With a 111-year history and over two dozen print and digital imprints worldwide, it’s somewhat shocking that Conde Nast hadn’t placed a global emphasis on diversity and inclusion before this year. But like so many media and luxury conglomerates—and amid its own fairly public reckonings at Bon Appetit and Vogue editor-in-chief and Condé Nast Global Artistic Director Anna Wintour—Condé Nast is now taking strategic steps to ensure its future is a more equitable one, recently announcing they’ve hired Yashica Olden to fulfill its first-ever global chief diversity and inclusion officer role.
The announcement was made last Wednesday via a release on Condé Nast’s site and a tweet. Olden was previously executive director of inclusion and diversity on the global culture team of British multinational communications company WPP, prior to which she held leadership roles at Credit Suisse and Barclays Capital, and was the first head of diversity and inclusion for the United Nations World Food Programme (WFP) in Rome. Her career thus far has also included roles in Munich and Khartoum. When she begins her tenure at Condé Nast on Oct. 26, Olden “will be responsible for developing and implementing diversity and inclusion strategies across the company’s global portfolio of brands and divisions,” says the release.
“Condé Nast plays an important role in shaping culture and people’s opinions about the events taking place in our world today,” said Olden, a native of Nashville, Tenn. and graduate of Wellesley College, where she earned a bachelor’s degree in international relations. “I’m excited to join the team and work with the incredibly talented editors, writers, designers and marketers to embed a global diversity and inclusion framework into every aspect of the business.”
“As a company, we are committed to recruiting and developing a diverse and inclusive workplace, and as content creators, it’s incredibly important that we have a team that has a broad range of perspectives and voices,” said Stan Duncan, chief people officer of Condé Nast, to whom Olden will report. “Yashica brings a wealth of experience in helping elevate diversity and inclusion strategies in large companies like ours and I’m looking forward to her insight and counsel in helping move our workplace culture forward.”
Speaking with Digiday, Olden gave more details about pioneering the new role, in which she “will lead an effort that currently gathers input from 20 staffers,” while building “a standalone diversity and inclusion team [that] will grow in size next year.”
“You really have to do quite a lot of listening and focus groups to understand what their unique needs are,” said Olden, referencing her work with the WFP. “That’s what I’ll be bringing to the role: This ability to listen, to discern and try to create impact based on what I’ve learned, and data and the voices of the people that work for us.”
Citing the results of Condé Nast’s first-ever diversity and inclusion report, Digiday noted:
Per the report, at least 75% of Condé Nast’s senior leadership is white (more than 2% of the report’s respondents did not share their ethnicity). Condé Nast’s report did not break down the granular gender balance across its organization, sharing only that women make up 68% of staff.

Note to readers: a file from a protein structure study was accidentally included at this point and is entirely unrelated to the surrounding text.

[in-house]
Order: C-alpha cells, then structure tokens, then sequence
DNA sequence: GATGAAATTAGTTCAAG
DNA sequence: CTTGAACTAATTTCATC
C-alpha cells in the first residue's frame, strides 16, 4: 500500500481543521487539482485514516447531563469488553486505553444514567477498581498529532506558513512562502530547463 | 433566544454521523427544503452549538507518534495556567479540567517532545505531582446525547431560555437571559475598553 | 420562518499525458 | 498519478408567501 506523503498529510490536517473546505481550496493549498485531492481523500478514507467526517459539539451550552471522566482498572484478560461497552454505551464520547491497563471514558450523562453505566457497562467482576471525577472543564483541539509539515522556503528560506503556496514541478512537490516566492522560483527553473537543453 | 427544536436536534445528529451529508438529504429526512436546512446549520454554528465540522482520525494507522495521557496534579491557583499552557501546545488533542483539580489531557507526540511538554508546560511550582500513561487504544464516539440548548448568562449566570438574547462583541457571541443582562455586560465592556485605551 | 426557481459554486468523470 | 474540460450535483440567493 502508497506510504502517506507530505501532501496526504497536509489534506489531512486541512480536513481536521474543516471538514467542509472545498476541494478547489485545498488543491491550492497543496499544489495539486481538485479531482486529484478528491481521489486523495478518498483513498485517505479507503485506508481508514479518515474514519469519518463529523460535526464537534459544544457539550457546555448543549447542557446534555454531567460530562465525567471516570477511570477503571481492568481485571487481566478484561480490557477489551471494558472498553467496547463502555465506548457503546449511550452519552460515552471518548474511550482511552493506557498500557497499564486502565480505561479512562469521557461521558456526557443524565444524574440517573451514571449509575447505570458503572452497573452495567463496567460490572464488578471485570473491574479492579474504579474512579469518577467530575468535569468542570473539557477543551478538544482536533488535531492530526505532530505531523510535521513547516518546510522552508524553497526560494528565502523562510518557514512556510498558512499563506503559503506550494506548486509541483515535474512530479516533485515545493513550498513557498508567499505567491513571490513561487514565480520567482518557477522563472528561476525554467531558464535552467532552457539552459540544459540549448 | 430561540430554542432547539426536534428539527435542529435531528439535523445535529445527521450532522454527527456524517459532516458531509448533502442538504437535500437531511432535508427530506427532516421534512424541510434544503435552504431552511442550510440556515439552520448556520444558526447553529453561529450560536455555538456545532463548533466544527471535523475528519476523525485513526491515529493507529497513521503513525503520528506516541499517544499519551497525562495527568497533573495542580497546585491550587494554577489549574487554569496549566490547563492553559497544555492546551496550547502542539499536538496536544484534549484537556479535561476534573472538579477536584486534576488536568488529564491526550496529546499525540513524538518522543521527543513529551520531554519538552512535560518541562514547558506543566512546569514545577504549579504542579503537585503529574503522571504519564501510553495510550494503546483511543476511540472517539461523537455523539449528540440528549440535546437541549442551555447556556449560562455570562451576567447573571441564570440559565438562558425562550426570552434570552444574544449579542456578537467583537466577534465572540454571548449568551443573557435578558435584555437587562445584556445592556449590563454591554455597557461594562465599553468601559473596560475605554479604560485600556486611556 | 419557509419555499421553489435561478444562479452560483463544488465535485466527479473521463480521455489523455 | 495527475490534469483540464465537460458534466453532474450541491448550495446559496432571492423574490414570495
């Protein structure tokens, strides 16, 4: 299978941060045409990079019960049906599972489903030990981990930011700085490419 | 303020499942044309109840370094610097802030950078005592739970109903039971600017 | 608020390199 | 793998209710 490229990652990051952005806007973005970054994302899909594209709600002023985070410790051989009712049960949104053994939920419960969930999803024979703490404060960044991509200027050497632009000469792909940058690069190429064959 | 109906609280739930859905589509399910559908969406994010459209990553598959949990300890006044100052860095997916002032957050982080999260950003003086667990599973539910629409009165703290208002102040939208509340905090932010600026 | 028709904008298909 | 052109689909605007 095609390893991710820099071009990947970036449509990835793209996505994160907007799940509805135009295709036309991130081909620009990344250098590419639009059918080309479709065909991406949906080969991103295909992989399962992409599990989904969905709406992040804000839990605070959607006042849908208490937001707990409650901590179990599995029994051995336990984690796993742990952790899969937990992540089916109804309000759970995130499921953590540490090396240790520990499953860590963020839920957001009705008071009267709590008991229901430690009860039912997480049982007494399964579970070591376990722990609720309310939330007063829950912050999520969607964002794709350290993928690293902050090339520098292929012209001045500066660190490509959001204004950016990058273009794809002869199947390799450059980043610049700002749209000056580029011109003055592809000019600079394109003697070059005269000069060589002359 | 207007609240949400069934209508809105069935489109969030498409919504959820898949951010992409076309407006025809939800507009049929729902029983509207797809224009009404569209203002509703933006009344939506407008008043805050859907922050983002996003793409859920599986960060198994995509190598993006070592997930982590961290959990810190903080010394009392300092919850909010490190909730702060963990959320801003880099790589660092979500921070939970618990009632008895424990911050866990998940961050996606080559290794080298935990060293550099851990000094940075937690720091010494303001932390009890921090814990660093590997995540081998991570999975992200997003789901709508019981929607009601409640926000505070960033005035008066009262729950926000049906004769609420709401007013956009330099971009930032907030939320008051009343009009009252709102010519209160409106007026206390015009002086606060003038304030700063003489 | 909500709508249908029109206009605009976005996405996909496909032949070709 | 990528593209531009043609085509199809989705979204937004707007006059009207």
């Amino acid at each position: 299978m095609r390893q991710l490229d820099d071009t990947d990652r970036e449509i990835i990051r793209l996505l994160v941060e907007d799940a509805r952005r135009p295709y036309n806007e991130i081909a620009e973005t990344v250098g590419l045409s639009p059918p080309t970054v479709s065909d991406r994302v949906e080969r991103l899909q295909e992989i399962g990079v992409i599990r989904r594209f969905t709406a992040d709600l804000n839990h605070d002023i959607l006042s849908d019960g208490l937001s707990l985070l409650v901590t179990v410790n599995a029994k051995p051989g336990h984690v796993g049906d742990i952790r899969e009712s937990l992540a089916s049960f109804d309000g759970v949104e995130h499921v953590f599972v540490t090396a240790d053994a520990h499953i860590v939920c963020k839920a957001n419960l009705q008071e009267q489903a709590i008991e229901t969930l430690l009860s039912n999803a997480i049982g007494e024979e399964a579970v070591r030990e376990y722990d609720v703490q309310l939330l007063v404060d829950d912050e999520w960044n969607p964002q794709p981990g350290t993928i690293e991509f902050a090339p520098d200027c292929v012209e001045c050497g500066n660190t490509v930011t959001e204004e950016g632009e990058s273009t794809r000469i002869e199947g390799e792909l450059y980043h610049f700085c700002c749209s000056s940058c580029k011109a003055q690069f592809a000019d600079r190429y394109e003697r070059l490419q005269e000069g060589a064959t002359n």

The report highlighted a number of things that the publisher is already doing to combat the problem, such as a pledge that 50% of candidates on all hiring slates will come from diverse backgrounds, and that by next year all of the company’s employees will undergo unconscious bias and anti-racism training. Condé Nast is also preparing a separate report about pay disparities among staffers, and plans to release a follow-up report later this year that tracks its progress.
“I don’t think leadership support and accountability is going to be a challenge for us,” Olden wagered, adding, “Even before they recruited me they were trying to work through and respond and listen to employees and rectify the situations that have emerged internally.”
Admitting that “the stakes are high” in her new role, she told Digiday her ultimate goal for Condé Nast is “taking all the diverse perspectives of the markets where they operate to be impactful and have its readership increase because of its focus on diversity.” To do so, she intends to pursue “a data-driven approach, a people-centered approach,” that eradicates bias from the hiring process and increases empathy in its culture.
“The way I look at diversity and inclusion and success is it’s everybody’s job,” Olden said. “It’s HR, it’s the editors-in-chief, it’s everyone, and that people view it as such. It’s trying to make sure that we’re hearing our employees and reacting accordingly, trying to make sure we have a strong strategy we feel confident about and can implement over a period of time, and trying to build those relationships and build our reputation in the culture space.”
It’s an ambitious, if admirable, task—and one Olden will be facing amid the unprecedented challenges of our current reality, as she acknowledged.
“Right now, we’ve got a pandemic we’re battling, Black people are still being murdered in the streets in the U.S.,” she told Digiday. “It’s heartbreaking, actually, knowing that many of our employees who are Black and people of color in the U.S. are really going through a tough time, and it means we have to continue to create more transparency around the work we do. We have to help them all heal from everything that’s happening, heal so they’re productive and are able to bring their whole selves to work again.”